Missing Ingredient That Would Change High School Tennis

Staff Writer: Ramon Elortondo

The exhilarating sport burst with excitement in high school tennis. Brotherhoods are made, relationships that will last a lifetime shape teams. The team aspect of high school brings a different aspect to tennis that your typical tournament player isn’t accustomed to.

That part is great. Finally, selfish, egocentric players that think the world revolves around them are shown that not everything is not about them like they previously assumed, but for those players, they need something out of how much time they are taking out of their usual schedule. Something that could either effect their ranking, or been seen by college coaches. They don’t want to play high school ghost matches. When reading up on this subject, I came across a quote that explained what I was talking about perfectly. It read, “Historically, high school tennis, even 30 years ago when I played, was not taken very seriously,” says Greg Chambers, director of tennis at Ensworth School, a private K-12 school with 1,100 students in Nashville, Tennessee. “The better teenaged players traditionally pursue USTA rankings. What matters to them aren’t high-school matches, but weekend USTA tournaments, where they can chase ranking points. High school tennis is not perceived as a path to college tennis. You don’t have a lot of serious players in high school tennis because they don’t get ranking points or any credit from a college coach’s view.”


Woodstock High School warming up before a match. Photo courtesy of Joshua Smerker.

Too often, however, teenagers face unevenly matched play. Better players aren’t sufficiently challenged. Inexperienced players get discouraged enough to leave the game and go elsewhere. What can we do to change this perspective.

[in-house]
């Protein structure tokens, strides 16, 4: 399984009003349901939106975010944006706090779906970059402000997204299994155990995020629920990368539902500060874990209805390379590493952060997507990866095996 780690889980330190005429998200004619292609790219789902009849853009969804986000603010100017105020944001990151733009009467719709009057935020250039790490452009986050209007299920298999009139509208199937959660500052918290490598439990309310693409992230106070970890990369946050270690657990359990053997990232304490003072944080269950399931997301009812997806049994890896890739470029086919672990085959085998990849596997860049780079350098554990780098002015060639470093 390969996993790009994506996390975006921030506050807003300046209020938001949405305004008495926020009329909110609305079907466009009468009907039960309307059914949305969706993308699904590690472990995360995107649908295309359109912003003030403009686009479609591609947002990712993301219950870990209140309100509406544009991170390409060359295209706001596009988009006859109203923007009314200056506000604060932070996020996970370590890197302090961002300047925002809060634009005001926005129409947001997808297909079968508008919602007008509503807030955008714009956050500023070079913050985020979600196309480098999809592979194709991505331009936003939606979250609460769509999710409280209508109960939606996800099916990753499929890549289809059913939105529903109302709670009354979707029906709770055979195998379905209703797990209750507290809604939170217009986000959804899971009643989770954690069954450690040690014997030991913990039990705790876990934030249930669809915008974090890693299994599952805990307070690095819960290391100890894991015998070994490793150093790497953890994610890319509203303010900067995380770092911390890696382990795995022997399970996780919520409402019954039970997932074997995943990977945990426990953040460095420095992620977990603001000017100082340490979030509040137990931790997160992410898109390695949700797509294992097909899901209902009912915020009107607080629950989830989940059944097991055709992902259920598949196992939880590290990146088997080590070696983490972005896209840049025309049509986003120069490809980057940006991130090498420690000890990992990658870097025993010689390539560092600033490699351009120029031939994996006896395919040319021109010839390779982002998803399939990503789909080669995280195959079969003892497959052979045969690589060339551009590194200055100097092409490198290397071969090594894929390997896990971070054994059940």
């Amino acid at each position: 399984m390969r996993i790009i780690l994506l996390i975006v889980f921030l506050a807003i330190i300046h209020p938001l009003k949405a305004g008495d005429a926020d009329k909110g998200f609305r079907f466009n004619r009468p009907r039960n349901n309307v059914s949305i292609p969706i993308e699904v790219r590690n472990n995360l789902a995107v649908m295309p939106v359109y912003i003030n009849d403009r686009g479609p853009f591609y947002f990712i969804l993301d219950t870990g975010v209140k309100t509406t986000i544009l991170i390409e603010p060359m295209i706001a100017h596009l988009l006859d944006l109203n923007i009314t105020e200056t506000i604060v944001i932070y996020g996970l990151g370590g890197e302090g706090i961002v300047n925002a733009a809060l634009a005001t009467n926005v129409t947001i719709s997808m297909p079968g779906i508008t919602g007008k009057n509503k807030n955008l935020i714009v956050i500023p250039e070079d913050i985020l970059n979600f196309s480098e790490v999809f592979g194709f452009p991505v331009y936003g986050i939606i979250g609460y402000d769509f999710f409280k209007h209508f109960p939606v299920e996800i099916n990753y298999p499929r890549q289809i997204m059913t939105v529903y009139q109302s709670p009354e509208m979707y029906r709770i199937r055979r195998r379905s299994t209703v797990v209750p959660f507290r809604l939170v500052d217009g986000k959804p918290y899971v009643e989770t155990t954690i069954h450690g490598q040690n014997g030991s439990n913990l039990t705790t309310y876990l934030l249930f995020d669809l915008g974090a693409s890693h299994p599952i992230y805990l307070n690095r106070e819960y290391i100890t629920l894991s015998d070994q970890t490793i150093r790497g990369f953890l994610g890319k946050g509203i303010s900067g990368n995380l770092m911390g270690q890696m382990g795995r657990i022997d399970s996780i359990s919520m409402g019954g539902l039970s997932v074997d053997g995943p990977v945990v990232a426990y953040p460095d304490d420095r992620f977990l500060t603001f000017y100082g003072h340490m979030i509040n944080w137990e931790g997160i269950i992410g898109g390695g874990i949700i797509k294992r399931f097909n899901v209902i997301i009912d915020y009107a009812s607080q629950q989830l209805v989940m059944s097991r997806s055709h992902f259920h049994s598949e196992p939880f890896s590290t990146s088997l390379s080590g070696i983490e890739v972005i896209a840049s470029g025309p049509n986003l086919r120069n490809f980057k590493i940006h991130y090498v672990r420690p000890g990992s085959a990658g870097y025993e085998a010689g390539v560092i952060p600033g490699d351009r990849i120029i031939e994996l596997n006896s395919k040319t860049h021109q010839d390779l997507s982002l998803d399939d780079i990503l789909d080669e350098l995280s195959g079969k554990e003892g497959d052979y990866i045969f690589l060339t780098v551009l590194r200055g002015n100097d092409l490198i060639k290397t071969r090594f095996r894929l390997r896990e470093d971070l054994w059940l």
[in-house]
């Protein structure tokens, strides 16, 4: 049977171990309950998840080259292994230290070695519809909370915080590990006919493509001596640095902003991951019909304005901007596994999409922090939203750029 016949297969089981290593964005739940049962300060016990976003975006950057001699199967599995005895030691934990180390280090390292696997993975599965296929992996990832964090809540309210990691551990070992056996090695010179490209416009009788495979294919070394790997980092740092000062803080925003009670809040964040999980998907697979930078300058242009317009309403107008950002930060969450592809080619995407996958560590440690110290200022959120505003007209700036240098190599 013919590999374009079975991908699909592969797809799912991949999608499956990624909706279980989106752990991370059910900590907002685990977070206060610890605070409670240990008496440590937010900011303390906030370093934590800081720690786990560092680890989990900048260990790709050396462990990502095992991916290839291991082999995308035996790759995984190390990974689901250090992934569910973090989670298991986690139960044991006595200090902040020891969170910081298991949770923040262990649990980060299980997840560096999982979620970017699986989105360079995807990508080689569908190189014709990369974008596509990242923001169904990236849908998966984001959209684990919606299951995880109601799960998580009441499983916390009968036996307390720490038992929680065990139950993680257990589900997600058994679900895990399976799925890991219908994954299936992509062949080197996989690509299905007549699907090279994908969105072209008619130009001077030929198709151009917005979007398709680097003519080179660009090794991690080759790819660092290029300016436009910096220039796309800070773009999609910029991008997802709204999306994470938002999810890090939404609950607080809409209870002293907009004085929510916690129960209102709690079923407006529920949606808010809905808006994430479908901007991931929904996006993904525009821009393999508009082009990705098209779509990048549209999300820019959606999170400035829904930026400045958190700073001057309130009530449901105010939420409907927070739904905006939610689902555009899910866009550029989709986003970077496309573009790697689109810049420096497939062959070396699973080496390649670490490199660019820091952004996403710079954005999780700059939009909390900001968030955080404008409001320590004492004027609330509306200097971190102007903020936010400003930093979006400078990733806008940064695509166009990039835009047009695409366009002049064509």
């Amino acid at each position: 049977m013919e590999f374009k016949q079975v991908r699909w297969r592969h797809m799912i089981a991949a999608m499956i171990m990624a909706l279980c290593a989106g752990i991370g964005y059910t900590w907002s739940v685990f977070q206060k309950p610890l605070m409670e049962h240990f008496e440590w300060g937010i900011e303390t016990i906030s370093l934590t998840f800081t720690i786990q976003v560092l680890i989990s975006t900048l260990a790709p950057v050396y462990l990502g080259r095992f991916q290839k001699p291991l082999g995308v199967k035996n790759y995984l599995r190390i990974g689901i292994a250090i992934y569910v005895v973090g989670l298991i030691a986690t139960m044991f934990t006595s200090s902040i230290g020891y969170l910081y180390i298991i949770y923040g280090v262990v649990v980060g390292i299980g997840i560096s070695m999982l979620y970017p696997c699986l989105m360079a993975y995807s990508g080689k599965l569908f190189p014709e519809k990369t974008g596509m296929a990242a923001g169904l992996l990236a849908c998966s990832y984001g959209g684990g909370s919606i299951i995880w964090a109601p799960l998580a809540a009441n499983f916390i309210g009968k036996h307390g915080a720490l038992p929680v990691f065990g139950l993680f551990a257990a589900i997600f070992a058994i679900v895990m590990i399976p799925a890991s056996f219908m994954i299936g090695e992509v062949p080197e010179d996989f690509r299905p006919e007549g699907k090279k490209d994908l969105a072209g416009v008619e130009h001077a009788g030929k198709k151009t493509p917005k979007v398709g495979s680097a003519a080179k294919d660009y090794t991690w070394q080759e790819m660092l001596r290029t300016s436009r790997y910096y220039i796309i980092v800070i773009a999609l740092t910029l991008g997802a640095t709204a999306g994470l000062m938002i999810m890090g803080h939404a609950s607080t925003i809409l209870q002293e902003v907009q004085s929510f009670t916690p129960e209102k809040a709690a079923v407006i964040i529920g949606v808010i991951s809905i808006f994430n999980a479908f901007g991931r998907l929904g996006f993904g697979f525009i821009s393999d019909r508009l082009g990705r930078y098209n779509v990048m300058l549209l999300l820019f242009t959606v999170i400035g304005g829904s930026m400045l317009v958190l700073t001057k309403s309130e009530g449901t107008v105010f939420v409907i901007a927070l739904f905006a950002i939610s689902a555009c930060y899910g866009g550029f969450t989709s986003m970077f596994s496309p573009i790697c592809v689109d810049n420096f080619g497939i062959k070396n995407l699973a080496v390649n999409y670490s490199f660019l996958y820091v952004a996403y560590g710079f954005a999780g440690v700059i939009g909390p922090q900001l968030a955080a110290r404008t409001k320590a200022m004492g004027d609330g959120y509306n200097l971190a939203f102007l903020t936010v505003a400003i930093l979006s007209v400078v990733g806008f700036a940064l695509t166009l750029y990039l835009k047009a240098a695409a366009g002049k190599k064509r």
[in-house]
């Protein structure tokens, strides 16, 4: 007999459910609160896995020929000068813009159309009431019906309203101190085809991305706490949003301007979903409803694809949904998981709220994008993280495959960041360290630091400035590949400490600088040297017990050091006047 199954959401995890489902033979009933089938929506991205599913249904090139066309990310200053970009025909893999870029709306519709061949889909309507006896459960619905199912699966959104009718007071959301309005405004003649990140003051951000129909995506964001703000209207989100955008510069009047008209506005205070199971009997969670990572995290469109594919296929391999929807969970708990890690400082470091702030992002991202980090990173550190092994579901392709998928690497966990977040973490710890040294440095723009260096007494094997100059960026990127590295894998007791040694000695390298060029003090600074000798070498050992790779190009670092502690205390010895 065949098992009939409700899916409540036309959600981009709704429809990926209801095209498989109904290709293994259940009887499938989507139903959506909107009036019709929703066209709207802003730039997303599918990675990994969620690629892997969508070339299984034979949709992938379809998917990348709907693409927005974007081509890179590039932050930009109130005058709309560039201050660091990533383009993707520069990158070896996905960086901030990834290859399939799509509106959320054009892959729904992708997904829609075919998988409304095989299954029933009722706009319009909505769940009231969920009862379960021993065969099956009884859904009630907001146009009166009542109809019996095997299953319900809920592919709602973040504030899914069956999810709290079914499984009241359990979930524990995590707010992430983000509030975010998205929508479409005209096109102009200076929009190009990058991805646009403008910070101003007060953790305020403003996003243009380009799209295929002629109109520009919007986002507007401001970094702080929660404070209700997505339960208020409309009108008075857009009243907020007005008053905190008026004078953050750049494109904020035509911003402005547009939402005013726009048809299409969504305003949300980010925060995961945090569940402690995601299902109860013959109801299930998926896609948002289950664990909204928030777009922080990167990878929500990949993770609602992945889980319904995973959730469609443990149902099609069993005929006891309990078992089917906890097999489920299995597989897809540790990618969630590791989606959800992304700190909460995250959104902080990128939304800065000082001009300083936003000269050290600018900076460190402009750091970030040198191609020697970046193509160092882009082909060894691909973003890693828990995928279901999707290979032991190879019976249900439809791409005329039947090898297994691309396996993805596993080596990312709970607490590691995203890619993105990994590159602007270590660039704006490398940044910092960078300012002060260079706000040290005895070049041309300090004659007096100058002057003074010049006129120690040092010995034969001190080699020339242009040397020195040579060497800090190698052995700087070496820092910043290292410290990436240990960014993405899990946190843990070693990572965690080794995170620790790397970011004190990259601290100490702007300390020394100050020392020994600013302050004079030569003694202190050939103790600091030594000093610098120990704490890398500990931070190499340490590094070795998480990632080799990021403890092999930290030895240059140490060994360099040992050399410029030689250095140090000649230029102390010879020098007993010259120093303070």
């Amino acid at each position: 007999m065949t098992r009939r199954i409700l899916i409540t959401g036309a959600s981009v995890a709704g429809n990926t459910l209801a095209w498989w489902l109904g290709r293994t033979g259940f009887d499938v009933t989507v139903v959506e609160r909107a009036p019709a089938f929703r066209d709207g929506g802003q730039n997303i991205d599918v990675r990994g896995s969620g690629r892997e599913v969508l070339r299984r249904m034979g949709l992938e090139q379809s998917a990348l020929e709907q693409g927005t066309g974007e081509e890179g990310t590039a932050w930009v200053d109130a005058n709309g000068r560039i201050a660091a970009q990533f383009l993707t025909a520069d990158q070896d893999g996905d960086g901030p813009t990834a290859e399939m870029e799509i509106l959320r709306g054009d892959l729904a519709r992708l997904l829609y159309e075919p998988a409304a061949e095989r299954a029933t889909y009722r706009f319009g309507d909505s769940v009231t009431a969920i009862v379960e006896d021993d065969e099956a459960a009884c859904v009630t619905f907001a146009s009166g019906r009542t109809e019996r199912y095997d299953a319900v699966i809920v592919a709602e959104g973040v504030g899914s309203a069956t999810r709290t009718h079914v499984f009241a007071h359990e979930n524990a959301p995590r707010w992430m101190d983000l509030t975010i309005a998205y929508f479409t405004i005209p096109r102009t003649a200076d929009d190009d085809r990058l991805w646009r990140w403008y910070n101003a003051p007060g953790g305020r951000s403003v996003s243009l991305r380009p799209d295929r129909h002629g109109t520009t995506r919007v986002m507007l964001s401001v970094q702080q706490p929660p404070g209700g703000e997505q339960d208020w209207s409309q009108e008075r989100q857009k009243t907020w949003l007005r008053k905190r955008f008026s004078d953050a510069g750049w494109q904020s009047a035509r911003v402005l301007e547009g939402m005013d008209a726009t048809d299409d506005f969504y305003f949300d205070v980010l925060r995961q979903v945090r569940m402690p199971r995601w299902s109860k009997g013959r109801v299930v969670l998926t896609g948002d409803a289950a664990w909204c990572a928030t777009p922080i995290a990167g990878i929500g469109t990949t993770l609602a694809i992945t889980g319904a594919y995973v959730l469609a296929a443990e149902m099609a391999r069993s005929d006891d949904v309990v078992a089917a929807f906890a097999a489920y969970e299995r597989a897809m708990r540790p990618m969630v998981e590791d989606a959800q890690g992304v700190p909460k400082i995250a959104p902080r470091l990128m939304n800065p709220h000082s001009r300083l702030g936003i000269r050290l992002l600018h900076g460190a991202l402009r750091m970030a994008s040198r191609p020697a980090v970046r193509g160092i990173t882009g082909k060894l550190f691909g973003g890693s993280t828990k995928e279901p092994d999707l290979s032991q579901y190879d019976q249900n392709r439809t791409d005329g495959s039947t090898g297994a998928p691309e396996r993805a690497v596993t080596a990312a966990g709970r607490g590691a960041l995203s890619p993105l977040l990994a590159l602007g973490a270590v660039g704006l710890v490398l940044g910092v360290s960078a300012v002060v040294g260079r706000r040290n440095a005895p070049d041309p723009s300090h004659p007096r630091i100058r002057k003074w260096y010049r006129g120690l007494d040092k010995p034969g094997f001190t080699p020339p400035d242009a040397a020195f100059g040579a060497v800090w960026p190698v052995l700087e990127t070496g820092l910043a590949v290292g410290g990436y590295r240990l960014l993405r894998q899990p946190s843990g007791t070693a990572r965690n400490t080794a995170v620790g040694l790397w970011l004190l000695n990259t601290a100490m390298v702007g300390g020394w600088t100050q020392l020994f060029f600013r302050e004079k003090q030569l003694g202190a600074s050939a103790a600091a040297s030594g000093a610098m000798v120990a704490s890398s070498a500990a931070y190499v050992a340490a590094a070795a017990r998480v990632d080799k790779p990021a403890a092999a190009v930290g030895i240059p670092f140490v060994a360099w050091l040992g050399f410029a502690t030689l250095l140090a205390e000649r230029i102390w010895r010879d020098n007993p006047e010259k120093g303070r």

Universal Tennis Rating (UTR) is soon to change what once was sought after as a second tier high school sport to a great source of visibility to college coaches. How it works is each player is given a rating 1-16, 16 being the best, based off of previous results the player has played in tournaments or matches that counted. That rating can change depending on who you play. When UTR starts implementing its system into high school, matches will be recorded and if a lower number plays a higher number, it will boost you to a higher level. Colleges are starting to only look at the beauty of UTR, it is a great tool and perfect to see how good a player is. “If UTR were used in the high school setting the way it is in colleges, you’d see a lot more kids participating in high-school tennis,” Chambers explains. “Suddenly, those high-school matches would mean something, because college tennis coaches pay attention to UTR—it counts!” Those are words from credible tennis sources that know and been around the game for a long time. When you talk to college coaches about their recruit, their first question is what is their UTR.

When it is all set and done, nothing compares to the atmosphere that team tennis creates.


Picture of a tennis team showing how fun tennis can be when it isn’t an individual sport. Photo courtesy of creativecommons.com

High school is a great utility that creates this beautiful thing. Adding UTR would be the icing on the cake to what is a dying sport to kids for difficulty in being seen. The missing ingredient is UTR and it is the time we implement it as soon as possible.


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